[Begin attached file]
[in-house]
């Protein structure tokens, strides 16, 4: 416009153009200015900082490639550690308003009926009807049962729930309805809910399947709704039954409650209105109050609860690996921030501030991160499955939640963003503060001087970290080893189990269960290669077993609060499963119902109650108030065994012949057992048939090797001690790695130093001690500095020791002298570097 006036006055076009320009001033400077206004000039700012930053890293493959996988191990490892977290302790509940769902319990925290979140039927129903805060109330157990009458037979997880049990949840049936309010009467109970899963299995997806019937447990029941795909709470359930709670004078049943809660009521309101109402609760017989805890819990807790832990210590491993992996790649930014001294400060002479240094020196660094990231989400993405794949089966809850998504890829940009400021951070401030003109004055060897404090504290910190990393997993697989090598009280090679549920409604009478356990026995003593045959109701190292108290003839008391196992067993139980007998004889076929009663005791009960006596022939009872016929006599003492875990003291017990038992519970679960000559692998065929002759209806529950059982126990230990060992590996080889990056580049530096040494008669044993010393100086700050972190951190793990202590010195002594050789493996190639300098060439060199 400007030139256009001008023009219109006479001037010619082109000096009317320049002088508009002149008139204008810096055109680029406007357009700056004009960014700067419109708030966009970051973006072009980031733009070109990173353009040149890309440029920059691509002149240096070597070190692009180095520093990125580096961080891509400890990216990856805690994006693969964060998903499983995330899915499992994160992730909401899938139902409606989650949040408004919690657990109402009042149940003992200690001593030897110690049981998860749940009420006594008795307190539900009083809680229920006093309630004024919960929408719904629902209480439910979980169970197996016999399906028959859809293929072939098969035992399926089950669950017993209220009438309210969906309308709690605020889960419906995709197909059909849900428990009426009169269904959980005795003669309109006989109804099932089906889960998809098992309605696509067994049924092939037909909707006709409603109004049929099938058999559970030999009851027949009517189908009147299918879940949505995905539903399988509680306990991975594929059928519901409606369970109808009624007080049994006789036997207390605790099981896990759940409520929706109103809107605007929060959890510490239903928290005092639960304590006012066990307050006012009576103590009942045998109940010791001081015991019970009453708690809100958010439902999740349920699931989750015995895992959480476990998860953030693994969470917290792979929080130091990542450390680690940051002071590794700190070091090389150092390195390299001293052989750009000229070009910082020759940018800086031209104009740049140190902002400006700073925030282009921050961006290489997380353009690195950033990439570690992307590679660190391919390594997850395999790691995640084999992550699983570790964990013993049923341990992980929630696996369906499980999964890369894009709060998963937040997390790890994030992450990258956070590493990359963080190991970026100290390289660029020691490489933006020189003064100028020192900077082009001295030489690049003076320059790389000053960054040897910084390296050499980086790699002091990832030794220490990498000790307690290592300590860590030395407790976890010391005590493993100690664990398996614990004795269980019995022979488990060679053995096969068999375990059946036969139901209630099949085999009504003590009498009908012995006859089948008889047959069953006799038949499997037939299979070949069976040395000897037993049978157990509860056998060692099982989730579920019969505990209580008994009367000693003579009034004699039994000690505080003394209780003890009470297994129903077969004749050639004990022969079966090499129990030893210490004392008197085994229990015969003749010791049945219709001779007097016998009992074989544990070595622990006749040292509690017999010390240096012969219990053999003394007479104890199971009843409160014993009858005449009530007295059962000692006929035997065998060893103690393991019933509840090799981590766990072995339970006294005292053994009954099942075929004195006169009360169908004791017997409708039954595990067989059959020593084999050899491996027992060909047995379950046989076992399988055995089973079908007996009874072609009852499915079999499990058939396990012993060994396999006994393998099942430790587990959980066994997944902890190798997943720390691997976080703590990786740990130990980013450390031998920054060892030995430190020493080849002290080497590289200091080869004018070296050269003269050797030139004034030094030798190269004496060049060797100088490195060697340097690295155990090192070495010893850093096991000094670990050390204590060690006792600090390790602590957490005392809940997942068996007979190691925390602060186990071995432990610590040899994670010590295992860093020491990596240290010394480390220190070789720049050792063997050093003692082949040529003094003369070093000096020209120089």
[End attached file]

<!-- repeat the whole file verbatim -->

[in-house]
């Protein structure tokens, strides 16, 4: 416009153009200015900082490639550690308003009926009807049962729930309805809910399947709704039954409650209105109050609860690996921030501030991160499955939640963003503060001087970290080893189990269960290669077993609060499963119902109650108030065994012949057992048939090797001690790695130093001690500095020791002298570097 006036006055076009320009001033400077206004000039700012930053890293493959996988191990490892977290302790509940769902319990925290979140039927129903805060109330157990009458037979997880049990949840049936309010009467109970899963299995997806019937447990029941795909709470359930709670004078049943809660009521309101109402609760017989805890819990807790832990210590491993992996790649930014001294400060002479240094020196660094990231989400993405794949089966809850998504890829940009400021951070401030003109004055060897404090504290910190990393997993697989090598009280090679549920409604009478356990026995003593045959109701190292108290003839008391196992067993139980007998004889076929009663005791009960006596022939009872016929006599003492875990003291017990038992519970679960000559692998065929002759209806529950059982126990230990060992590996080889990056580049530096040494008669044993010393100086700050972190951190793990202590010195002594050789493996190639300098060439060199 400007030139256009001008023009219109006479001037010619082109000096009317320049002088508009002149008139204008810096055109680029406007357009700056004009960014700067419109708030966009970051973006072009980031733009070109990173353009040149890309440029920059691509002149240096070597070190692009180095520093990125580096961080891509400890990216990856805690994006693969964060998903499983995330899915499992994160992730909401899938139902409606989650949040408004919690657990109402009042149940003992200690001593030897110690049981998860749940009420006594008795307190539900009083809680229920006093309630004024919960929408719904629902209480439910979980169970197996016999399906028959859809293929072939098969035992399926089950669950017993209220009438309210969906309308709690605020889960419906995709197909059909849900428990009426009169269904959980005795003669309109006989109804099932089906889960998809098992309605696509067994049924092939037909909707006709409603109004049929099938058999559970030999009851027949009517189908009147299918879940949505995905539903399988509680306990991975594929059928519901409606369970109808009624007080049994006789036997207390605790099981896990759940409520929706109103809107605007929060959890510490239903928290005092639960304590006012066990307050006012009576103590009942045998109940010791001081015991019970009453708690809100958010439902999740349920699931989750015995895992959480476990998860953030693994969470917290792979929080130091990542450390680690940051002071590794700190070091090389150092390195390299001293052989750009000229070009910082020759940018800086031209104009740049140190902002400006700073925030282009921050961006290489997380353009690195950033990439570690992307590679660190391919390594997850395999790691995640084999992550699983570790964990013993049923341990992980929630696996369906499980999964890369894009709060998963937040997390790890994030992450990258956070590493990359963080190991970026100290390289660029020691490489933006020189003064100028020192900077082009001295030489690049003076320059790389000053960054040897910084390296050499980086790699002091990832030794220490990498000790307690290592300590860590030395407790976890010391005590493993100690664990398996614990004795269980019995022979488990060679053995096969068999375990059946036969139901209630099949085999009504003590009498009908012995006859089948008889047959069953006799038949499997037939299979070949069976040395000897037993049978157990509860056998060692099982989730579920019969505990209580008994009367000693003579009034004699039994000690505080003394209780003890009470297994129903077969004749050639004990022969079966090499129990030893210490004392008197085994229990015969003749010791049945219709001779007097016998009992074989544990070595622990006749040292509690017999010390240096012969219990053999003394007479104890199971009843409160014993009858005449009530007295059962000692006929035997065998060893103690393991019933509840090799981590766990072995339970006294005292053994009954099942075929004195006169009360169908004791017997409708039954595990067989059959020593084999050899491996027992060909047995379950046989076992399988055995089973079908007996009874072609009852499915079999499990058939396990012993060994396999006994393998099942430790587990959980066994997944902890190798997943720390691997976080703590990786740990130990980013450390031998920054060892030995430190020493080849002290080497590289200091080869004018070296050269003269050797030139004034030094030798190269004496060049060797100088490195060697340097690295155990090192070495010893850093096991000094670990050390204590060690006792600090390790602590957490005392809940997942068996007979190691925390602060186990071995432990610590040899994670010590295992860093020491990596240290010394480390220190070789720049050792063997050093003692082949040529003094003369070093000096020209120089």